Welcome to the SUPPORT Study website!
Thank you for taking a few minutes to learn more about what we are doing and how you can get involved.
- This project focuses on people living with Alzheimer’s and related dementias. People living with dementia are a growing part of the American population. As a group, they often depend on health and social services to meet their needs.
- People in this population are much more likely to have repeated hospital stays in a short period of time.
- We want to understand why this happens and what strategies are effective to reduce unnecessary hospitalizations
The SUPPORT Study (Stakeholders Understanding of Prevention Protection & Opportunities to Reduce FrequenT Hospitalizations) is a research study funded by the National Institutes of Health and led by investigators at the University of Wisconsin-Madison. This study is one part of a nation-wide effort to inform and improve national re-hospitalization policy.
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What are the project goals?
- The main goal of this project is to learn more about strategies that keep people with dementia healthy and out of the hospital
- To achieve this, the SUPPORT study team is gathering feedback from caregivers as well as key hospital and community representatives on ways to reduce frequent hospital use among people with Alzheimer’s disease and related dementias.
What does the project involve?
- This project involves conversations with people in 3-4 communities around the country.
- Researchers will talk with about 100 caregivers, clinicians, and other community representative such as advocates and social workers.
- Interviews take place either as group conversations (i.e. focus groups) or individually depending on each participant’s preference.
- Conversations will last 30-60 minutes and include questions, such as:
- How do you help keep your loved one (patient) healthy?
- What are your experiences with having a loved one (patient) with dementia hospitalized and rehospitalized?
- What dementia resources exist in your community? Is it easy to get to these?
- People who participate in these conversations will each be paid $35 for their time
- If you are interested in getting involved, please send us an email using the ‘Contact Us’ Form at the bottom of the page
SUPPORT Study News & Updates
Alzheimer's Association Chapter - Detroit
From left: Quinton Cotton, Andrea Gilmore-Bykovskyi, and Laura Block during a visit to the Detroit Alzheimer's Association Chapter.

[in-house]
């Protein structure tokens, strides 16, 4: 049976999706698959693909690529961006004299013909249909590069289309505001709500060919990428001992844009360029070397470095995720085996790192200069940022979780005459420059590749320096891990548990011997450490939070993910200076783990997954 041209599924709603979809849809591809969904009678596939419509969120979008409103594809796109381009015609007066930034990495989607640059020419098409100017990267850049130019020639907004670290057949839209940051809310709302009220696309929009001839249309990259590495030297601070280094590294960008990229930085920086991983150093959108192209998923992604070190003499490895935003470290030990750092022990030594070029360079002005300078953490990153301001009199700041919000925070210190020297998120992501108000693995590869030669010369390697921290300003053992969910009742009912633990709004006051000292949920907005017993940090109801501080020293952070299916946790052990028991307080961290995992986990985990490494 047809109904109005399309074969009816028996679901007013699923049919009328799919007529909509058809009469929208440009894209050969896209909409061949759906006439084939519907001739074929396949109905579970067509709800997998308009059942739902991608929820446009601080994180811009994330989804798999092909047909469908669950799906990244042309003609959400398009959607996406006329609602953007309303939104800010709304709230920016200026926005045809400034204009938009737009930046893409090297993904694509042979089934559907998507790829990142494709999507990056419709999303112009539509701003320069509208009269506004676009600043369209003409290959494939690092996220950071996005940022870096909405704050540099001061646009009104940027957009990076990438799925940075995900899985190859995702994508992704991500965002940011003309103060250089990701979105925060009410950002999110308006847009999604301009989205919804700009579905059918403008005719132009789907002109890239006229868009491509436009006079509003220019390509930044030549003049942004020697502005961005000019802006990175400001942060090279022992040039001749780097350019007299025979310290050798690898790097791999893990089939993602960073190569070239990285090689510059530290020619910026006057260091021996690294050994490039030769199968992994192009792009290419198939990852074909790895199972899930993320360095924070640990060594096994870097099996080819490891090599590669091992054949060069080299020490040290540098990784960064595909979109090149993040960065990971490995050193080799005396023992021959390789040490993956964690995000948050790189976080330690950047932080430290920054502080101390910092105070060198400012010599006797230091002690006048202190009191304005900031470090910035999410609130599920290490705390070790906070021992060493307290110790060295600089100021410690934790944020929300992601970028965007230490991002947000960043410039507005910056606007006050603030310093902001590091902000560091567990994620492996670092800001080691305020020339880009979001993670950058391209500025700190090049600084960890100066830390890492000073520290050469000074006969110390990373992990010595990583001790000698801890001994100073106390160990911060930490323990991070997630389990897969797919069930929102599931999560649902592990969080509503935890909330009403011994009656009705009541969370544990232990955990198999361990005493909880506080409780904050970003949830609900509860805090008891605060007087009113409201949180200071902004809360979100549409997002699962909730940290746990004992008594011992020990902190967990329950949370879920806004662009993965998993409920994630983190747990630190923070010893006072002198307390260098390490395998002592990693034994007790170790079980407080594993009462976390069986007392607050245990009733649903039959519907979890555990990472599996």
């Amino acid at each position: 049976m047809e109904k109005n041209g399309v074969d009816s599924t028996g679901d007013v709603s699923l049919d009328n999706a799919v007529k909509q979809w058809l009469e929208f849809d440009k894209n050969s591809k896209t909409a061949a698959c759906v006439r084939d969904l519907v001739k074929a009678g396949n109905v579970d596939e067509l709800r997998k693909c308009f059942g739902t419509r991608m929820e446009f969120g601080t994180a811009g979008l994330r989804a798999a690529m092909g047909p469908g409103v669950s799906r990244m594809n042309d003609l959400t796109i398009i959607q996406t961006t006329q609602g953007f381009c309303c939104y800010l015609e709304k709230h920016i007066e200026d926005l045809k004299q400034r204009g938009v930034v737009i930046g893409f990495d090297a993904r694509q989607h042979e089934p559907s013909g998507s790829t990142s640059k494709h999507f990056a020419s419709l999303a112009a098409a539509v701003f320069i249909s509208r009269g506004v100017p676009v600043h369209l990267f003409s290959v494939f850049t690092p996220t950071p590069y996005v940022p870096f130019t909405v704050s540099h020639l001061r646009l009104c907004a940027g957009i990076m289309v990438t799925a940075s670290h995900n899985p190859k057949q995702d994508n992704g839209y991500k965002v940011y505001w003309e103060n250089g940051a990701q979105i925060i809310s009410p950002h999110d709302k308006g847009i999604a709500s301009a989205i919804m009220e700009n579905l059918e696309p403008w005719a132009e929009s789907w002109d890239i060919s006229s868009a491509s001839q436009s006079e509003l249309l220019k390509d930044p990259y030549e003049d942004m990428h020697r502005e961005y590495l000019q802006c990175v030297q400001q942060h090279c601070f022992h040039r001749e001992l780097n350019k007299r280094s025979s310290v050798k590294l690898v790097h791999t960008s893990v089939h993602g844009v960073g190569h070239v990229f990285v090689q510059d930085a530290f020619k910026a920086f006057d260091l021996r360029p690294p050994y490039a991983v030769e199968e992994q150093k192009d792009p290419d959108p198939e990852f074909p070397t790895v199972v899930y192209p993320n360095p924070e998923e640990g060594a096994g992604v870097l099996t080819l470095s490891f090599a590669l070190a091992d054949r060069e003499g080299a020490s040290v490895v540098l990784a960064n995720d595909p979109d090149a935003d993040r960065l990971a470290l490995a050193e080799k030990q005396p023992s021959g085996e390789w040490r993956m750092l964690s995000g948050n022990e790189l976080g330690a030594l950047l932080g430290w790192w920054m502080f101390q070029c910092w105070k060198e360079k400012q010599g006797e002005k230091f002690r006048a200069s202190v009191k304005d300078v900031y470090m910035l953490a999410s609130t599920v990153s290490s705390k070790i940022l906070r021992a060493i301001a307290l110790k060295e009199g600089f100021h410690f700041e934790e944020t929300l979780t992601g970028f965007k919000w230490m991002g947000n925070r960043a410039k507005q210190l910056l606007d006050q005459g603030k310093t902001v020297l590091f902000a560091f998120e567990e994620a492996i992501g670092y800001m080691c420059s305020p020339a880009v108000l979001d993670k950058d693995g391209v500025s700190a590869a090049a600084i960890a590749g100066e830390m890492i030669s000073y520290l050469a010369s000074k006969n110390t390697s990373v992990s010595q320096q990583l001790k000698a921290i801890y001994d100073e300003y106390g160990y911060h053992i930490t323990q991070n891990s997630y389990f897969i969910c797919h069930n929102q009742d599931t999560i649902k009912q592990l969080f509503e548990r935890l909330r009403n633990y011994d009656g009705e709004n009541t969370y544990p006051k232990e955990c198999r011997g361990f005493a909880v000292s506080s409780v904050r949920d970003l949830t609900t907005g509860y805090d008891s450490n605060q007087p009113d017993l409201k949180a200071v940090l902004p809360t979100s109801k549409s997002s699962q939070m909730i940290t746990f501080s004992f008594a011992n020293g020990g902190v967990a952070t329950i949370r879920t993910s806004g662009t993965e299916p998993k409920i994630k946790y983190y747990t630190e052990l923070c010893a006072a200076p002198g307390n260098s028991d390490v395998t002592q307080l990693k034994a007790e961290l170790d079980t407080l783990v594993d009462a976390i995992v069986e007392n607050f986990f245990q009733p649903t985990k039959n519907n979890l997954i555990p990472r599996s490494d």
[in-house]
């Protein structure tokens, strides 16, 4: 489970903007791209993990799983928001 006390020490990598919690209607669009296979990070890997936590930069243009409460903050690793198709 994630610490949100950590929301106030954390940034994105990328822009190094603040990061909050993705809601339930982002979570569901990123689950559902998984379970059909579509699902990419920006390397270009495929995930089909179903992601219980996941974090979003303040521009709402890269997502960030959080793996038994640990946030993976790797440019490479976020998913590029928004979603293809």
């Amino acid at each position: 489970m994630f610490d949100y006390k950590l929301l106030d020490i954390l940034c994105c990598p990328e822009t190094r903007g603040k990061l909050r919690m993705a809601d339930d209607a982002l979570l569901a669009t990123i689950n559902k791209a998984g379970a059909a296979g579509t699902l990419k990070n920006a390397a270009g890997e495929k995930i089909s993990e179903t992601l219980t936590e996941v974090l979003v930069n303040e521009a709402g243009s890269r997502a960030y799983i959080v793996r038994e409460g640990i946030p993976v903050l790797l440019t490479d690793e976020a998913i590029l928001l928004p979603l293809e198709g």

Quinton Cotton receives National Institute on Aging Dissertation Award to continue SUPPORT Study in Milwaukee, Wisconsin!
Quinton’s dissertation research examines crisis events among African American dementia caregivers and the role of the caregiving environment (i.e. place, neighborhood features, social status) to address these events. His long-term goal is to design, test, and implement community-based social and behavioral interventions that support dementia care management among African American families experiencing dementia.
Study Team Introduction: Quinton Cotton
Quinton Cotton, MSSA is a PhD student at the University of Wisconsin-Madison. He has been an integral part of the team so far, helping with interviews and data analysis. For his dissertation, he is launching interviews for the SUPPORT Study in Milwaukee, where he hopes to learn more about how family caregivers handle good and bad days. We are excited to support him in this work!
New Site Launches
We are excited to announce that we are working with two more sites to help us better understand how we can keep people with dementia healthy and out of the hospital! By working with community organizations, hospitals, and universities in the Knoxville, TN and Atlanta, GA areas, we hope to gather even more information about helpful resources and strategies, as well as some of the challenges involved in helping people with dementia avoid hospital visits.
Detroit Collaboration & Progress Update
A huge thank you to the Detroit-area universities, community organizations, and hospitals who have helped us to reach out to those who work with people with dementia or have family or friends with dementia! With their help, we interviewed 73 participants – 50 family caregivers, 12 people who work with community organizations, and 11 hospital providers.
We have completed a report, “A Better Way”: Opportunities to Strengthen Supports for People with Dementia in the Greater Detroit Area, that shares what we learned from our Detroit participants. We are also currently drafting two scientific articles based on our study findings so far.
This project is funded by the National Institute of Health, National Institute on Minority Health and Health Disparities, Grant #1R01MD010243-01